Kickstart This! #189: Goetia: Nine Kings of Solomon
Designer: Kristian Karlberg
Artist: Andrzej Masianis
Publisher: Demonic Games
Genre/Mechanisms: end game bonuses, horror, modular board, variable player powers, variable setup, worker placement
Funding Status: At the time of this posting, Goetia: Nine Kings of Solomon is already fully-funded. Pledges currently total more than the initial funding goal, with 5 days left to go on the campaign.
Player Count: 2-4
Solo Mode: no
What It’s About: “A worker placement & resource management game where players try to contact, conjure and worship goetic demons.”
How It Works: At the beginning of the game, “starting with the player with the starting player marker, players take turns taking one of their Followers from the Worlds Edge, and placing that Follower in his private play area. Players continue to do this until all players have 3 Followers each. If a Worlds Edge card would become depleted of followers; flip that Worlds Edge card. Players start the game with only these three Followers each. They have no cubes or Attention.”
Gameplay proceeds in rounds. Each round, players Use Demonic Powers or Treasures, activating card abilities that can be triggered at the beginning of a round. Then, in player order, players take turns in clockwise order. Each turn, players play one Follower from their hand to an active hex-space. Each Hex-space may only contain one Follower. When a Follower is placed on a Hex-space, the player is immediately rewarded with whatever is depicted inside the Hex-space. Examples include taking 1 pink cube from the supply, taking 1 black cube from the supply, taking any 2 cubes of the same color from the supply, choosing any 1 Pact Card, taking 1 Attention from the supply, and getting a Following from the associated World’s Edge. When all players have no more Followers to play, the round ends, and the following events occur in order: if Demons have been conjured and Followers are worshipping Demons, the player will get cards from the Worshipping Demons; if Followers are standing on the Scry Board, they’ll get Attention for Contacting Demons; if a Scry Board has run out of Attention, Demons are Conjured; then the players will Draw New World Cards; Retrieve Followers; Check if the End Game Condition is met, and if not, pass the Starting Player Token clockwise.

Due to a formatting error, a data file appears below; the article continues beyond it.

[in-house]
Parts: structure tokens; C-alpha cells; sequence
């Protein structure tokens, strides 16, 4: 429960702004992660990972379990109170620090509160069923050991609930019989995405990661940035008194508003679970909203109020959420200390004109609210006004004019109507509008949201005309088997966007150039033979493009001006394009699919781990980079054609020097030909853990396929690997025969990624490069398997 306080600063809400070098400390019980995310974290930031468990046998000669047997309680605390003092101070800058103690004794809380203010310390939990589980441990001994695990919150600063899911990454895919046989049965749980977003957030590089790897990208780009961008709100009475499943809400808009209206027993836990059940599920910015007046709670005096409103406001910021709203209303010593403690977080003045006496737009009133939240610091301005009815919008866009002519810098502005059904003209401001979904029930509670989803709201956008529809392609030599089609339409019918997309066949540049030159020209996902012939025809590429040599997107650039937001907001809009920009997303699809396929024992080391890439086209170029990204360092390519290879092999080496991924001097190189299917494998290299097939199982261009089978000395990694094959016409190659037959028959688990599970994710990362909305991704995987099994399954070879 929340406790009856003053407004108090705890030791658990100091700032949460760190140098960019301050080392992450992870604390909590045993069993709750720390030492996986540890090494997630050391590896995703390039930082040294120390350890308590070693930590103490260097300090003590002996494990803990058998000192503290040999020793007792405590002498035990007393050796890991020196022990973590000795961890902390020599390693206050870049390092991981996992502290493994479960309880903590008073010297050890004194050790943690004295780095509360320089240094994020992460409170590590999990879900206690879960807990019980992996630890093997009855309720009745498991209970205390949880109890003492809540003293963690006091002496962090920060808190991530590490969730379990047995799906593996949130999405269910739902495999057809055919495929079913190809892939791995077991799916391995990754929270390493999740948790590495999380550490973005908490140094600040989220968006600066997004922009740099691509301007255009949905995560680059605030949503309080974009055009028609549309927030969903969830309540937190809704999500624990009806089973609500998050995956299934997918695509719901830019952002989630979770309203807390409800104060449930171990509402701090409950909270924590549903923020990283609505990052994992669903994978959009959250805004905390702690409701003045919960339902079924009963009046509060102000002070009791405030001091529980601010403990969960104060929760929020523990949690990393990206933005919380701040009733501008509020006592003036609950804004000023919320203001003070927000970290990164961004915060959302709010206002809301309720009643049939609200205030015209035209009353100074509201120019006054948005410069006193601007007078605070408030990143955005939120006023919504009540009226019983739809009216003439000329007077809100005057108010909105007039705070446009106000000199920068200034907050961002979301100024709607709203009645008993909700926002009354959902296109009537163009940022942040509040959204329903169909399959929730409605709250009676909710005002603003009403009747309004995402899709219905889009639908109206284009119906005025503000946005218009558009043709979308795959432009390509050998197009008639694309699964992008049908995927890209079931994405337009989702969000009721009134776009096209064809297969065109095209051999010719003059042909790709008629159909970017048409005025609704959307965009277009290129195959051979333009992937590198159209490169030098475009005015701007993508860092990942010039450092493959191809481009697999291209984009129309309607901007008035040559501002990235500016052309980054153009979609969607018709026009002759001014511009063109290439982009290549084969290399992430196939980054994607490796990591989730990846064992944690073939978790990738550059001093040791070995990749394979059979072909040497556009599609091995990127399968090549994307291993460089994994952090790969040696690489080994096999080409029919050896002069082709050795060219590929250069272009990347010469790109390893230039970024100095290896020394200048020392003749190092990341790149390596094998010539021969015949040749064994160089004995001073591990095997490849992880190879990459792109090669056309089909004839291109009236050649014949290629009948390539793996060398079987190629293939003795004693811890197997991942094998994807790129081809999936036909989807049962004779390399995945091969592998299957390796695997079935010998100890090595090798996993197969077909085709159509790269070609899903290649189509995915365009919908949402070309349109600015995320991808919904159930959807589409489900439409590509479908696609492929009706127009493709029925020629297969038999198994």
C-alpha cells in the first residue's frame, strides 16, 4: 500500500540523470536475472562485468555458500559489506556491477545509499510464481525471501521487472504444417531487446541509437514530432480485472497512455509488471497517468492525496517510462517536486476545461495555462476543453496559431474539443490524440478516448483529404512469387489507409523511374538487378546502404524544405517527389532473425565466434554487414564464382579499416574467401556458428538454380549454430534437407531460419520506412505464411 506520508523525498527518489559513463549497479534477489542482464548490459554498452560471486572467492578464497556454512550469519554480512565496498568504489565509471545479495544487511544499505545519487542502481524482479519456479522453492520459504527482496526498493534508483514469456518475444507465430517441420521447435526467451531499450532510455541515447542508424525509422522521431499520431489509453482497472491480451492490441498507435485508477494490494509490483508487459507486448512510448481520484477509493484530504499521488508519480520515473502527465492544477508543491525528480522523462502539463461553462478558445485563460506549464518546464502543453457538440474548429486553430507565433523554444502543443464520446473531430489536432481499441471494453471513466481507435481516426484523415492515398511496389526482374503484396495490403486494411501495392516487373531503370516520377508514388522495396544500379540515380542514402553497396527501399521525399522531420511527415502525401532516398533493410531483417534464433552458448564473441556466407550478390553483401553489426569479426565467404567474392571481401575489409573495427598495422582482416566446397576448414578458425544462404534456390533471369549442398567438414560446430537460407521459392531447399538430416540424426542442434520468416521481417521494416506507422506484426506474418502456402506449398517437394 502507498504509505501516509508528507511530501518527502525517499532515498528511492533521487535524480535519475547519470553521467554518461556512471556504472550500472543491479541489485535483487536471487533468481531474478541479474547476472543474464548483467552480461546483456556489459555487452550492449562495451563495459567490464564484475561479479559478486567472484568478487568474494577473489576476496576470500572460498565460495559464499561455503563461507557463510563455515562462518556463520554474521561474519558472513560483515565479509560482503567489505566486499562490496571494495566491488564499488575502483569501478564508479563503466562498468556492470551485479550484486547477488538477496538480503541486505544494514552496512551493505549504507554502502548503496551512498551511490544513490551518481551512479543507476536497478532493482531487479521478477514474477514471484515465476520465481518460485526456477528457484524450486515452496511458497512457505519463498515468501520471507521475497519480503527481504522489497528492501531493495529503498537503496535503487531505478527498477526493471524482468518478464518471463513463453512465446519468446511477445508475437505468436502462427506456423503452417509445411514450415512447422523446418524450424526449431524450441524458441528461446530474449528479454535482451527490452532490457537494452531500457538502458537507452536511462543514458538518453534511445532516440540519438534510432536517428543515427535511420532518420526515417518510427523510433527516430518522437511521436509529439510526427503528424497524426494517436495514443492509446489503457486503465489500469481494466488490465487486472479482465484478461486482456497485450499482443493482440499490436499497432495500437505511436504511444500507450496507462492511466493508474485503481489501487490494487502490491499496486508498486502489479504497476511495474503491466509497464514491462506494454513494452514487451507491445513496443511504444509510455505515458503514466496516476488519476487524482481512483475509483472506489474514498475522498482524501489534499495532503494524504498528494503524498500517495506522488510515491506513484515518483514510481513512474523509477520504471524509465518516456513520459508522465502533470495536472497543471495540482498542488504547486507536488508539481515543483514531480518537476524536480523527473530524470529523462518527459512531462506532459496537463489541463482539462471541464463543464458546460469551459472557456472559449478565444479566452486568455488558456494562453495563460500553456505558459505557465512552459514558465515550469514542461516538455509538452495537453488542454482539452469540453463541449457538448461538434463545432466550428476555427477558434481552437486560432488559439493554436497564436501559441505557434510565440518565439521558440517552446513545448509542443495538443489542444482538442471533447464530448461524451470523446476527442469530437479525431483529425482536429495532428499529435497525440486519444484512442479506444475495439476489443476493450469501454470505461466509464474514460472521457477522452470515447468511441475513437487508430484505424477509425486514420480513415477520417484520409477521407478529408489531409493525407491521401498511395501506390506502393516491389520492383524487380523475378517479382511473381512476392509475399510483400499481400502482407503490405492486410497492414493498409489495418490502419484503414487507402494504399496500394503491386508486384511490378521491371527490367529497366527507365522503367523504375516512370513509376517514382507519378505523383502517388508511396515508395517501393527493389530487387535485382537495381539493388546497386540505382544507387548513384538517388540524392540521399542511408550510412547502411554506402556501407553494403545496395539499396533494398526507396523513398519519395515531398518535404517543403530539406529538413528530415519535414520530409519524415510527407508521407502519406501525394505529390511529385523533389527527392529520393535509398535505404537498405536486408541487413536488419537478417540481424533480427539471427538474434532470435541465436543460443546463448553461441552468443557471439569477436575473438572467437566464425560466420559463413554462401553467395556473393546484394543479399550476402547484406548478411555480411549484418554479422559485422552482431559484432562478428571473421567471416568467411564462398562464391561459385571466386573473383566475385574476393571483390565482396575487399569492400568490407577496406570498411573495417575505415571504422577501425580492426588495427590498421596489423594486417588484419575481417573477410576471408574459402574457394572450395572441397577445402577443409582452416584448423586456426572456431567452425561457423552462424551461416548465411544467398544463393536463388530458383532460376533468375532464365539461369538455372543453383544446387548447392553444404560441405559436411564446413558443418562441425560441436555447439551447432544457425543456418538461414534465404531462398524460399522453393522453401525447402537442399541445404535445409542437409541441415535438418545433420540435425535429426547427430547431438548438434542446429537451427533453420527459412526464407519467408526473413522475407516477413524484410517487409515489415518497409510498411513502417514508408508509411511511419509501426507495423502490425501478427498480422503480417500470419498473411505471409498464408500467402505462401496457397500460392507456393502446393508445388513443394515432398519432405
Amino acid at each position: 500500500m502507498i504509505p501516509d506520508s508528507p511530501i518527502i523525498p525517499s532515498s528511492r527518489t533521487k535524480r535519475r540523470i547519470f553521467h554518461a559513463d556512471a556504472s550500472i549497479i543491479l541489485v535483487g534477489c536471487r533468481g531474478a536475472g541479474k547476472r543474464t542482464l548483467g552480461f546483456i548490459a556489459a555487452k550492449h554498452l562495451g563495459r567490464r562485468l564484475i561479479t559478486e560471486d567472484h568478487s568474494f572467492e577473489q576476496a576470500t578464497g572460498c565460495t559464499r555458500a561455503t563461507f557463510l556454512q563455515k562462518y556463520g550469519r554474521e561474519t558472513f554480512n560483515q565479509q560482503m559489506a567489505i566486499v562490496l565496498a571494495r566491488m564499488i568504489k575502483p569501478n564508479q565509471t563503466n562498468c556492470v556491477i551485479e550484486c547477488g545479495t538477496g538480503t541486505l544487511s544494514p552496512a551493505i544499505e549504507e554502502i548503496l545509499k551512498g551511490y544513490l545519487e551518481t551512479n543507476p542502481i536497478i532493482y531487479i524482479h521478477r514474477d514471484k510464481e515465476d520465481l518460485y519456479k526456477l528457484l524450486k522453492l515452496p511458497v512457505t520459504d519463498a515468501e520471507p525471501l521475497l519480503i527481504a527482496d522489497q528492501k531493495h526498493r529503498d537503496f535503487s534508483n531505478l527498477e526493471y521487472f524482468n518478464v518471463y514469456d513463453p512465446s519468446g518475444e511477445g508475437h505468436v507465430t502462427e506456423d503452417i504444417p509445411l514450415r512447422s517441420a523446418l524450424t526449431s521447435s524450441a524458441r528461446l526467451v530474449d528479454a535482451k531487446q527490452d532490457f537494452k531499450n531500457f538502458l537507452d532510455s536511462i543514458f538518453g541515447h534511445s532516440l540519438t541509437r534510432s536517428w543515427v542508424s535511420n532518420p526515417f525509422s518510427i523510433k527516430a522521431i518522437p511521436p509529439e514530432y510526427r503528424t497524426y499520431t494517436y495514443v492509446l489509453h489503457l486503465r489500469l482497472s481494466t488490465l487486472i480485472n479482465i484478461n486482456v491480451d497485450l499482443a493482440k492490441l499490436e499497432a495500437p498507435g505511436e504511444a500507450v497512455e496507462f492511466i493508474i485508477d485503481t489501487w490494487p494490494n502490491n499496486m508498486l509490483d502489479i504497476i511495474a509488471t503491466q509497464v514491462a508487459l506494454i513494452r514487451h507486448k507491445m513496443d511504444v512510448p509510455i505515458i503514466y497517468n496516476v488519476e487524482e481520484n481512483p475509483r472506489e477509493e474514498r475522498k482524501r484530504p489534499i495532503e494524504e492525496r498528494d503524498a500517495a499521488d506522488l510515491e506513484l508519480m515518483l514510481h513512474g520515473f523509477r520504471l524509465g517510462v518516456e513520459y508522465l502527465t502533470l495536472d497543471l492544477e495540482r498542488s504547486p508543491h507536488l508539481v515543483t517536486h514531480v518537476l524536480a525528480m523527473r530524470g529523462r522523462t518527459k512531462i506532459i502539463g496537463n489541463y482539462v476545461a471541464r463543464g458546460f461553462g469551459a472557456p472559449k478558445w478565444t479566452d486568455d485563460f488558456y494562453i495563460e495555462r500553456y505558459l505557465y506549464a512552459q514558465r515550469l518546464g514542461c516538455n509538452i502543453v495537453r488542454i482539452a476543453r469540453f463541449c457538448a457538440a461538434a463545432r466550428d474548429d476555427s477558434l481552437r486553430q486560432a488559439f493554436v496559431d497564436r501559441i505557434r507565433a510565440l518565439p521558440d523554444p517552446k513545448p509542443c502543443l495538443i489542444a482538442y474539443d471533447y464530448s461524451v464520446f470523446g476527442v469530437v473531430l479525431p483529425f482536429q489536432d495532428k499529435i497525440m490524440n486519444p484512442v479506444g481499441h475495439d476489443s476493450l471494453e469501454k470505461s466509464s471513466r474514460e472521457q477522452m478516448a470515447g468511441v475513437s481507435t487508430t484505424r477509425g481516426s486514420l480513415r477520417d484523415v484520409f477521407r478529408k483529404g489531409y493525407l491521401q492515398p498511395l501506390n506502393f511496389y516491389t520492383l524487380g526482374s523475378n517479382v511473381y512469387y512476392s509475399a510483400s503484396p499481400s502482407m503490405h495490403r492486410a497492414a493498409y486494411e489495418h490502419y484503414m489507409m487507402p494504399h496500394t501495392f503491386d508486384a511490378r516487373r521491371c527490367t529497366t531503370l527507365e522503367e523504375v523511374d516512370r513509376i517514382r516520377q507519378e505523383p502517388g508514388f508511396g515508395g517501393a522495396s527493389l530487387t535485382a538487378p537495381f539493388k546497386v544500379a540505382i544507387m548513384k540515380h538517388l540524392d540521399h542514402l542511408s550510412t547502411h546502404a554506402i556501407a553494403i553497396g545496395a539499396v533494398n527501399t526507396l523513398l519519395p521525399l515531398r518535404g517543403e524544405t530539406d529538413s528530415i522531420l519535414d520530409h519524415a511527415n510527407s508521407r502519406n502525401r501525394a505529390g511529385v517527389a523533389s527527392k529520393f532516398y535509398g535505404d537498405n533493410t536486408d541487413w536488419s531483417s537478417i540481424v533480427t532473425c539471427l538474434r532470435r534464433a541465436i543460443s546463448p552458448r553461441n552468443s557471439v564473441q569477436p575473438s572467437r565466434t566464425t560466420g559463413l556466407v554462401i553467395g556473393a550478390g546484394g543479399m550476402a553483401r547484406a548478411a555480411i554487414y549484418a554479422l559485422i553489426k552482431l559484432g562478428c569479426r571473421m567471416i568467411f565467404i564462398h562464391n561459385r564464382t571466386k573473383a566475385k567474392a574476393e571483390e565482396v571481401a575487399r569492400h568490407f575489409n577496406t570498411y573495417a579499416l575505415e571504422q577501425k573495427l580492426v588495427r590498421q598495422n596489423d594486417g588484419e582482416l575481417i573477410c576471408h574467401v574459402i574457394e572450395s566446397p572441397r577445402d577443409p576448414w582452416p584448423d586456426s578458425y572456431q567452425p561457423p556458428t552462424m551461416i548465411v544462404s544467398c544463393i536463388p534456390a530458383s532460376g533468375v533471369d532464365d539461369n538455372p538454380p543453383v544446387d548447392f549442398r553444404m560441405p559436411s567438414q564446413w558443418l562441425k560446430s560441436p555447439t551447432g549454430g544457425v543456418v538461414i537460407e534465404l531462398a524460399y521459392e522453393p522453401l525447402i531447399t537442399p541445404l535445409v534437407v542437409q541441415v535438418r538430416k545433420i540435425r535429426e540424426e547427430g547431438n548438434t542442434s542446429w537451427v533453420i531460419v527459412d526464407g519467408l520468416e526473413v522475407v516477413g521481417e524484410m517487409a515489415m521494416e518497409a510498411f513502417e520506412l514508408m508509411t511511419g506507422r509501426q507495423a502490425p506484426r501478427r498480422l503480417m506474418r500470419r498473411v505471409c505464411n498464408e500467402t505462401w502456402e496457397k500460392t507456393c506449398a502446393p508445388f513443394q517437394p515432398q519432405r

The main tableau area of the game, a 3×3 grid of World Cards, as well as the face-up World Card from the World Card draw deck, are locations where players can always place their Followers for free, taking the depicted resources or actions. The World’s Edge, or the nine cards surrounding 3 sides of the 3×3 grid, are used to recruit more Followers, and later in the game, to obtain valuable Resources or Pacts Cards from flipped World’s Edge cards. Scry Boards are used to gain Attention (coins), and are the only places to gain Attention early in the game, at the cost of one colored cube. At Dark Boards, players can trade the depicted Resources to acquire Pact Cards or gain valuable Resources. At the Worship Demons area, players can trade the depicted Resources on the associated Dark Board to acquire cards, like Demonic Powers, Relics, and Treasures. Finally, each player’s Private Play Area is where they keep their in-hand Followers, Resources, and tableau of cards.